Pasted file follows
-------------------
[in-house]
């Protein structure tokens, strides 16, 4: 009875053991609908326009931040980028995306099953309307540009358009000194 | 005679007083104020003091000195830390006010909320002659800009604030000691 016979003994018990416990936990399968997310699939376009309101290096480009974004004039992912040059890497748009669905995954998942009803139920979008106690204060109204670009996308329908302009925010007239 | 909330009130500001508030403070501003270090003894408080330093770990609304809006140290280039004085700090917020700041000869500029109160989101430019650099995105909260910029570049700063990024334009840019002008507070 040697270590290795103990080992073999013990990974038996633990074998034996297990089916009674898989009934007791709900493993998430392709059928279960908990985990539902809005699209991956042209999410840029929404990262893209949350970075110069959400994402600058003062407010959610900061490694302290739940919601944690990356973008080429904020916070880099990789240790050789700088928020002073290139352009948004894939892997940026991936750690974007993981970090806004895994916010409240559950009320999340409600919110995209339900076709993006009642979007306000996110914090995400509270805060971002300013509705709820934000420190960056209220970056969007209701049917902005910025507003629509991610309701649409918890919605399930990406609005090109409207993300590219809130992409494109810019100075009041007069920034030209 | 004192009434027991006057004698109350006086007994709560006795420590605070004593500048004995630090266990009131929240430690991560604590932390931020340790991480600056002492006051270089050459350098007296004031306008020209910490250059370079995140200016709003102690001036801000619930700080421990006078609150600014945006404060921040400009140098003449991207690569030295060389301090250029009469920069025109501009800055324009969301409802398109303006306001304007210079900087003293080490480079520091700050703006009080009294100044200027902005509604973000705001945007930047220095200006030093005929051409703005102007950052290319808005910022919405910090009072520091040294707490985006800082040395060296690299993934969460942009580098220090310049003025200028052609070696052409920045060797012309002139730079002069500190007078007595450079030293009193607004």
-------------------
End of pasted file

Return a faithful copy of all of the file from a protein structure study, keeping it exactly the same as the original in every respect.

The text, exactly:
[in-house]
């Protein structure tokens, strides 16, 4: 009875053991609908326009931040980028995306099953309307540009358009000194 | 005679007083104020003091000195830390006010909320002659800009604030000691 016979003994018990416990936990399968997310699939376009309101290096480009974004004039992912040059890497748009669905995954998942009803139920979008106690204060109204670009996308329908302009925010007239 | 909330009130500001508030403070501003270090003894408080330093770990609304809006140290280039004085700090917020700041000869500029109160989101430019650099995105909260910029570049700063990024334009840019002008507070 040697270590290795103990080992073999013990990974038996633990074998034996297990089916009674898989009934007791709900493993998430392709059928279960908990985990539902809005699209991956042209999410840029929404990262893209949350970075110069959400994402600058003062407010959610900061490694302290739940919601944690990356973008080429904020916070880099990789240790050789700088928020002073290139352009948004894939892997940026991936750690974007993981970090806004895994916010409240559950009320999340409600919110995209339900076709993006009642979007306000996110914090995400509270805060971002300013509705709820934000420190960056209220970056969007209701049917902005910025507003629509991610309701649409918890919605399930990406609005090109409207993300590219809130992409494109810019100075009041007069920034030209 | 004192009434027991006057004698109350006086007994709560006795420590605070004593500048004995630090266990009131929240430690991560604590932390931020340790991480600056002492006051270089050459350098007296004031306008020209910490250059370079995140200016709003102690001036801000619930700080421990006078609150600014945006404060921040400009140098003449991207690569030295060389301090250029009469920069025109501009800055324009969301409802398109303006306001304007210079900087003293080490480079520091700050703006009080009294100044200027902005509604973000705001945007930047220095200006030093005929051409703005102007950052290319808005910022919405910090009072520091040294707490985006800082040395060296690299993934969460942009580098220090310049003025200028052609070696052409920045060797012309002139730079002069500190007078007595450079030293009193607004």